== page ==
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Doubling capacitors in flash?

Discussion in 'General Electronics Discussion' started by nebojsa, Jul 18, 2017.

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  1. nebojsa

    nebojsa

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    May 13, 2017
    Hello...
    I have a flash with circuit in atachment.
    Can I add one more capacitor (800uF 330V) in parallel with C3 (500uF 330V) without
    Inconvenience?
    If not is there any way to replace some otner parts of the flash to make it work safe with doubled capacitors?
     

    Attached Files:

    Last edited: Jul 18, 2017
  2. Braeden Hamson

    Braeden Hamson

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    Feb 18, 2016
    What's your goal here? A longer, or a brighter flash?
     
  3. nebojsa

    nebojsa

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    May 13, 2017
    As far as I know - longer. But, what I dont know is it safe for rest of circuit.
     
  4. BobK

    BobK

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    Jan 5, 2010
    It might overdrive the flash tube and destroy it. Even if it doesn't right away, it would likely shorten its life.

    Bob
     
  5. nebojsa

    nebojsa

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    May 13, 2017
    I agree. Any other part of circuit?
     
  6. Braeden Hamson

    Braeden Hamson

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    Feb 18, 2016
    If you can find the data sheet for the bulb that's how we'll know. You can look up replacement bulbs for it, or take the bulb out and look for part numbers. The data sheet is really how we'll know. Also, why do you want a longer flash. (Just covering all bases) I assume because you want to open your shutter a little longer to have a brighter scene. Maybe there's another way to get more light?
     
  7. davenn

    davenn Moderator

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    so you do a longer exposure time ... same effect

    what are you trying to photo that you think a longer flash time is needed ?
     
  8. nebojsa

    nebojsa

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    May 13, 2017
    I want to use it on my camera with up to 1/100 sec exposure. Flash duration (acording to some sources on net) is a few miliseconds or less. I think that even doubled power will fit in this 1/100 part of a second.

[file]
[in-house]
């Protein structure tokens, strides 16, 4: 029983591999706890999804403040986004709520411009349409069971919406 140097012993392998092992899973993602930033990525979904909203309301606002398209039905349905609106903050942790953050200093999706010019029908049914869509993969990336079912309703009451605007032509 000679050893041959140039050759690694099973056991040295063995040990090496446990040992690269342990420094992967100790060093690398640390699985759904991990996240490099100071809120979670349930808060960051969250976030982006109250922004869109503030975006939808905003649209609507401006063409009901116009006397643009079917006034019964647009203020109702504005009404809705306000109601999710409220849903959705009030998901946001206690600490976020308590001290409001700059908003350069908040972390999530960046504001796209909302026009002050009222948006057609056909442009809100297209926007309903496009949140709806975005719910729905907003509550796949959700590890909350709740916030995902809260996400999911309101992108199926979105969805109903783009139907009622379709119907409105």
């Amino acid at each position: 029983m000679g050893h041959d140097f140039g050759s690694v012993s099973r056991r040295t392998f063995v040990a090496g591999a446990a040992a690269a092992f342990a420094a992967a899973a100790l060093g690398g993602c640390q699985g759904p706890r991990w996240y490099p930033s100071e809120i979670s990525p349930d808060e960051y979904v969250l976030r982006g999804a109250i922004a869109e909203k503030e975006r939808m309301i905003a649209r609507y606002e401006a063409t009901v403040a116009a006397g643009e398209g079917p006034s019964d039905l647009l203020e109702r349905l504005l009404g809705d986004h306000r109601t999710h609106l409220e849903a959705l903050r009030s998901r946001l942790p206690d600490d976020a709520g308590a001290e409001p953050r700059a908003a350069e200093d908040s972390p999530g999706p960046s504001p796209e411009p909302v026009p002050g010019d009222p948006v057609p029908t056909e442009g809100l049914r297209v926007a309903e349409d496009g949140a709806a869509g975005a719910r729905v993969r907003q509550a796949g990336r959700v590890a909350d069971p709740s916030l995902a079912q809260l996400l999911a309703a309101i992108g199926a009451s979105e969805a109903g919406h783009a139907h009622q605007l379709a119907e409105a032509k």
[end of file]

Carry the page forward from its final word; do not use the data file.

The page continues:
9. Braeden Hamson

    Braeden Hamson

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    Feb 18, 2016
    My two cents is that flash is fairly cheap. So go for it if it explodes, saftey squints. There are a lot of variables here. We'd have to know the trace size and part numbers of all components between the capacitors and flash. Just remember capacitors are like vindictive girlfriends they'll shock you when you least expect it. So, discharge them before messing around.
     
  10. davenn

    davenn Moderator

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    Sep 5, 2009
    that needs clarifying

    most decent cameras will sync happily up to 250th of a sec with a flash
    do you have a low quality camera ?

    you don't seem to understand some of the basics of photography

    you do also realise that each full aperture stop you open up is double the light ?
    or as I said earlier you can decrease the shutter speed one stop and double the amount of light
    or for a 3rd way, you can increase the ISO setting eg going from 100 to 200 or say 200 to 400
    also double the amount of light

    so there isn't really any need to mess with your flash unit


    so again ... what are you trying to photo ?
     
    Last edited: Jul 18, 2017
  11. BobK

    BobK

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    Jan 5, 2010
    Twice the light = 1 stop higher = better depth of field.

    Bob
     
  12. davenn

    davenn Moderator

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    Sep 5, 2009
    actually DOF shortens as you open the aperture ;)

    f2.8 has less DOF but twice as much light than f5.6
    (as I was saying in my previous post)

    I, as with most togs, like doing portraiture with open aperture for that very reason

    an example I recently posted on another forum ..... f2.8 f/l 88mm
    it's a great method for separating the main object from the background

    [​IMG]



    Dave
     
  13. (*steve*)

    (*steve*) ¡sǝpodᴉʇuɐ ǝɥʇ ɹɐǝɥd Moderator

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    Jan 21, 2010
    It is generally shorter exposures which are a problem when using a flash.

    Assuming you're using a film with a focal plane shutter, the limit is the fastest speed at which the second curtain is released after the first curtain has fully opened.